Coalition politics and urban governance in Johannesburg’s housing policy

Makgale, Bonolo
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This research was conducted to assesses the nature of coalition government in the Johannesburg Municipality following the 2016 local government election, with a focus on the housing policy and housing provision. A key to understanding the nature of the coalition is to question the rationale behind its formation: was it done to bring more significant administrative and political cohesion or otherwise? The research project agrees with Kotzé (2019) that coalitions are notoriously and inherently tricky, often requiring a balancing act between the interests of parties. Different political ideologies and their impact on possible policy alignment or otherwise are significant contributing factors to the stability or instability of coalition governments. Through a semi-structured interview with members of the Johannesburg Municipality coalition government council and senior political and administrative members of the council, this investigation aimed at answering questions about the nature of the coalition government, coalition government impact on governance, coalition government impact on housing policy and provision and if political, ideological differences might render the city ungovernable and ultimately result to the collapse of the coalition. The researcher noted that the influence of the EFF ‘queen-maker’ status and ability to swing power within the council contributed to the many governance challenges faced by the coalition. A pertinent question remains: who owned the power behind the throne? Was it the EFF or was it former Mayor Herman Mashaba? The rationale behind the formation of this coalition government was essential to maximise power and take power from the ANC but more technically because no party had majority votes that were required to govern the city post the 2016 local government election. The research established that with that rationale in mind this coalition government however faced ideological difference, especially between the two larger political parties in the coalition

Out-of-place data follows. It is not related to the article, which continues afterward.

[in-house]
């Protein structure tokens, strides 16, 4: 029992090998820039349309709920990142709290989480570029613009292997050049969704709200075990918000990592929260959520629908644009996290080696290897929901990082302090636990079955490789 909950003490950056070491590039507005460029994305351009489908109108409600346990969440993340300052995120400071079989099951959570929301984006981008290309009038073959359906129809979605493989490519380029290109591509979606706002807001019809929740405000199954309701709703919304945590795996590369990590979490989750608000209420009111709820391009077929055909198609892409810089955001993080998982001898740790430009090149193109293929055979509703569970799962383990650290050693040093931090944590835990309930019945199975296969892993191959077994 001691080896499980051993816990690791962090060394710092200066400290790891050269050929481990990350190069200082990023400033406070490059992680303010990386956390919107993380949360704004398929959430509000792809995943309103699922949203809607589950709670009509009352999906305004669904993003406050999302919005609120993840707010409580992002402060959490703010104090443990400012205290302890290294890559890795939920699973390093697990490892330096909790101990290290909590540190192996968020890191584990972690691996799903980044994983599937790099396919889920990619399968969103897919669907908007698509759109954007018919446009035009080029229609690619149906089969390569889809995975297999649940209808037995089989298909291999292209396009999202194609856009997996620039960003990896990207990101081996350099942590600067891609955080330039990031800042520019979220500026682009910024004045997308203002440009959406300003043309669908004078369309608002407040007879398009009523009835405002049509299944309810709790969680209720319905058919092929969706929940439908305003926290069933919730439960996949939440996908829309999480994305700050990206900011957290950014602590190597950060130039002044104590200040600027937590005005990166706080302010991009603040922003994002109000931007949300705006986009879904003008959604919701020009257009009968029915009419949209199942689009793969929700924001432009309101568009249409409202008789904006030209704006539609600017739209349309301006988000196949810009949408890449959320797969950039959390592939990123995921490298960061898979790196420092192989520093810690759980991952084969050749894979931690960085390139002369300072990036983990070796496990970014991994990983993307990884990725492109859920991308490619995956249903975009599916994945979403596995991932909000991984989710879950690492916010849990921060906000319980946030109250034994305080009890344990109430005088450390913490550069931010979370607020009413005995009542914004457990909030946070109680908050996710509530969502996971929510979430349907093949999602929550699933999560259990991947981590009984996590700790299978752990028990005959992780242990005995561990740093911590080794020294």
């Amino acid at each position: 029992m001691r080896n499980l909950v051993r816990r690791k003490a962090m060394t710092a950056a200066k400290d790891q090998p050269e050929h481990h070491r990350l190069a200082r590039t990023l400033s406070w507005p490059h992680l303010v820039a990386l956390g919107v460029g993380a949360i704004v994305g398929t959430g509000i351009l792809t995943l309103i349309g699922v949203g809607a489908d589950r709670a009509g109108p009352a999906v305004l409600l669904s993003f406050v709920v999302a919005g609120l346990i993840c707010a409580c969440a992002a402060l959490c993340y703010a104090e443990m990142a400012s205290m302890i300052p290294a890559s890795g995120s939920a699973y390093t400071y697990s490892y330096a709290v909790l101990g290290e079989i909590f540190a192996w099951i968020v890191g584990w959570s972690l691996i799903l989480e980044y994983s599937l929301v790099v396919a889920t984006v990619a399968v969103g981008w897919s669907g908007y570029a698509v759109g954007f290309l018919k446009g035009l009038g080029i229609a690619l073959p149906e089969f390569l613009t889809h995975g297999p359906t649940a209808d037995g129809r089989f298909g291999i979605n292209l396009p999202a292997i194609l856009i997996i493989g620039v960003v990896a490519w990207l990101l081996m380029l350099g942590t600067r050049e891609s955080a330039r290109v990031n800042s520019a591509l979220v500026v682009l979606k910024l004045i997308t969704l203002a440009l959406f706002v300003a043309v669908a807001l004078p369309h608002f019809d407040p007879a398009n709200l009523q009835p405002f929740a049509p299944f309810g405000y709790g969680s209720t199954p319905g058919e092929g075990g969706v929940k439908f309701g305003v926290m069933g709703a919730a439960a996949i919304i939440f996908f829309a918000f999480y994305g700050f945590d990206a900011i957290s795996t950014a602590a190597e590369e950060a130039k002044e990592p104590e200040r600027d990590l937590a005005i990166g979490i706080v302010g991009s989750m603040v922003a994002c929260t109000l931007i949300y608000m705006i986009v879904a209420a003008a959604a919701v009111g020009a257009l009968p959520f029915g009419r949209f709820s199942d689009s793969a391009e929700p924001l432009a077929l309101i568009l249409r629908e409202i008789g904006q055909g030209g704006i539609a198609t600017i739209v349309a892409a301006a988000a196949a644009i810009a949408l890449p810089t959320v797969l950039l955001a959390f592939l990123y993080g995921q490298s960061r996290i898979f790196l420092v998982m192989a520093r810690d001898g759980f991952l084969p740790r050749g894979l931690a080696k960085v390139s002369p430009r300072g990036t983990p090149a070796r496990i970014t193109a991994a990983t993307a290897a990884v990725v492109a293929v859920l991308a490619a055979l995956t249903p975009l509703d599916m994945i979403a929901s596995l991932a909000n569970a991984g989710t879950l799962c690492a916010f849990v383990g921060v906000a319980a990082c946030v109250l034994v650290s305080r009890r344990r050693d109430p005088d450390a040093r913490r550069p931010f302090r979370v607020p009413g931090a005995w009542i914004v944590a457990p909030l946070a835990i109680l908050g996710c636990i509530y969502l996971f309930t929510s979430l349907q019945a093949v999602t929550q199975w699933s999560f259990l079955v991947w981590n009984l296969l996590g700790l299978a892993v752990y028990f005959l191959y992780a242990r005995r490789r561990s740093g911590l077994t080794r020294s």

A thesis presented in partial fulfilment for the degree of Master of Management in the field of Public Policy to the Faculty of Commerce, Law and Management, 2020